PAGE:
During all his years in the baking industry, Stewart has competed in many competitions, Australia wide, taking out the Australian Championship in 1990 AND 1992. His time is now spent judging baking shows all around Australia and encouraging young bakers and pastrycooks to be the best they can be through his involvement with the BAA.

“My father always taught me that if you want to change something, get involved in it—don’t just sit on the outside and throw stones,” he says.

“So, I got involved. Back then, all the states had their own independent associations. And then we got an idea of amalgamating them all under the one banner. And I got stated in as the inaugural president of the Baking Association and was there for eight or nine years.”


After the national Association was established, Stewart—who is a big believer in competition as a way to push a baker to be their very best—had the idea to create competitions for each state so that no matter where you are, you could compete in the same competitions with the same high standard of judging, which is now the Excellence in Baking.

Stewart is also passionate about the apprentice system, despite it being heavily criticised over the years, and wants to see more young people exposed to trades and careers other than those offered by university degrees.

“I didn’t love school and left when I was 15—I started my apprenticeship on my birthday,” he says.

“To get those people, I’ve had quite a bit of success with them doing an apprenticeship-type course at TAFE, where they go full-time for three months and get a taste of bread and pastry. That’s definitely something that I would encourage coming back, but it’s like everything—funding’s always the problem.”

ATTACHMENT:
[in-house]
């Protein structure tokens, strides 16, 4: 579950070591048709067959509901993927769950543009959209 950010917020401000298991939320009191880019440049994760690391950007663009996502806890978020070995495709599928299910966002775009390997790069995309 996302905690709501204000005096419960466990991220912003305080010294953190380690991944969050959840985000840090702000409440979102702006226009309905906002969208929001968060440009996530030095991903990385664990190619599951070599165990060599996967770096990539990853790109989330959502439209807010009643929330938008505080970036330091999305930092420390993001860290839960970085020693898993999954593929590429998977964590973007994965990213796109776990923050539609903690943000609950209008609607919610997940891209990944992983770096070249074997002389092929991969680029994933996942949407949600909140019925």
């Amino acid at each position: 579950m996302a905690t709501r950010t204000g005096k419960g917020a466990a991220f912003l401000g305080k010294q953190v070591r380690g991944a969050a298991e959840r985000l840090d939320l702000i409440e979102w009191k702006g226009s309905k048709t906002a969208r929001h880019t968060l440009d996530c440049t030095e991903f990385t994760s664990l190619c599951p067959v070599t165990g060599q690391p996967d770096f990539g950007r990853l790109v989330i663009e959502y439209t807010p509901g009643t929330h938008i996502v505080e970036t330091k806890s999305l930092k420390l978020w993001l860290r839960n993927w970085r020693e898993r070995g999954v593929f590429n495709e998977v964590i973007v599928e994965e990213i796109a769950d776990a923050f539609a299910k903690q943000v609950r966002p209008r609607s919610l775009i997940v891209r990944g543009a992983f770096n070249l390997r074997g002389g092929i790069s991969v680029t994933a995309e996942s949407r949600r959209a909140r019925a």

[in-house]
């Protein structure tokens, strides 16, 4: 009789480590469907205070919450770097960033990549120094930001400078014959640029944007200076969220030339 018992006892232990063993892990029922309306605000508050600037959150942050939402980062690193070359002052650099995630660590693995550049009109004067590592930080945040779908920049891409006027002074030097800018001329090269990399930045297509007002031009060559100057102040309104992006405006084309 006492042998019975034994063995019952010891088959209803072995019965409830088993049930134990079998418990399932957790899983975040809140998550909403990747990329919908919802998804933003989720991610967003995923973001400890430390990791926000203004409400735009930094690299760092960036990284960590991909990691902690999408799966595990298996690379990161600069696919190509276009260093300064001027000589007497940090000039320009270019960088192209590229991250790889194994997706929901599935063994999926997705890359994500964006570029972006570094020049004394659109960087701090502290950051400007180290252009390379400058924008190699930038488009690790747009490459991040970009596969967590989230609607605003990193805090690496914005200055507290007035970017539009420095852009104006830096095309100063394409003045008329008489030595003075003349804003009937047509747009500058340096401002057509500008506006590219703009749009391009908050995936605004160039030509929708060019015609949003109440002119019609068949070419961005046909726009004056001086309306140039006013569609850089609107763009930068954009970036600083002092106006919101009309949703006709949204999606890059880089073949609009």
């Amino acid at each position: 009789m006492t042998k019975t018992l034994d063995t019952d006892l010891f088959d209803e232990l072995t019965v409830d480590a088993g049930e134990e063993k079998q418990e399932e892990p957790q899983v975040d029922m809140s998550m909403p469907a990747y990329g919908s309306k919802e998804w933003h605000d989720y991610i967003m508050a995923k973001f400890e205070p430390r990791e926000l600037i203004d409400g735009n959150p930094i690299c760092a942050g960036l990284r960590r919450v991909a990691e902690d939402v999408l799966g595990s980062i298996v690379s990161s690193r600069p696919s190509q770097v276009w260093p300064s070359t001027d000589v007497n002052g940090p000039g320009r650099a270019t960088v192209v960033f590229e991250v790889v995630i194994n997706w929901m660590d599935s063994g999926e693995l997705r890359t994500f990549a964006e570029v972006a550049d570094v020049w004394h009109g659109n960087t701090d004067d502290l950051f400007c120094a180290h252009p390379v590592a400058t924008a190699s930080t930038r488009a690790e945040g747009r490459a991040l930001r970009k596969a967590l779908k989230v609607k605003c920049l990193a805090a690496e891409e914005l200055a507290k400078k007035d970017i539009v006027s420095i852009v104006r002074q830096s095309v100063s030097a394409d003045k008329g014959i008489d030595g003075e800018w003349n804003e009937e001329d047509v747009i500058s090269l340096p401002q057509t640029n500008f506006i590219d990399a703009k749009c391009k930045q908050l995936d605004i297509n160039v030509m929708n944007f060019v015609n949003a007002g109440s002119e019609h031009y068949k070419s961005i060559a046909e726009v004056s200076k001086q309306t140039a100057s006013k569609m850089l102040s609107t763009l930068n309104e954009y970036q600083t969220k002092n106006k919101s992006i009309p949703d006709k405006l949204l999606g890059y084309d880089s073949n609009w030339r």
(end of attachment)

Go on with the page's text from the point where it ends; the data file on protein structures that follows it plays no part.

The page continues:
These days, Stewart is travelling less for judging competitions and trying to find a better balance between work and home, and has been doing some consulting work in small bakeries—something he hopes to do more of in the future. Fortunately, his excellent staff ensure the bakery runs smoothly when he isn’t there, but he says he still doesn’t mind keeping bakers’ hours.

“It’s what I’m used to,” he explains.

“Actually, I always tell people I’d much rather be a baker and know that I’m going to get up at one in the morning every day than be like some people—like nurses—that will do a couple of night shifts and skip to an afternoon and then a morning.”


On his Thursdays off each week, Stewart can be found on the family’s cattle farm, which is more of an enjoyment than work for him.

“I’ll go to the farm and I’m quite happy with a couple of kelpies just doing some fencing and maintenance—just being out in the bush,” he says.

As well as the occasional game of golf, Stewart squeezes in as much time as he can with his four grandchildren aged four, two-and-a-half, two, and 10 months.

“And that’s the priority as you get older, to enjoy the grandkids more than you mostly probably had time to enjoy your kids,” he says.

“It’s a very important part of my life.”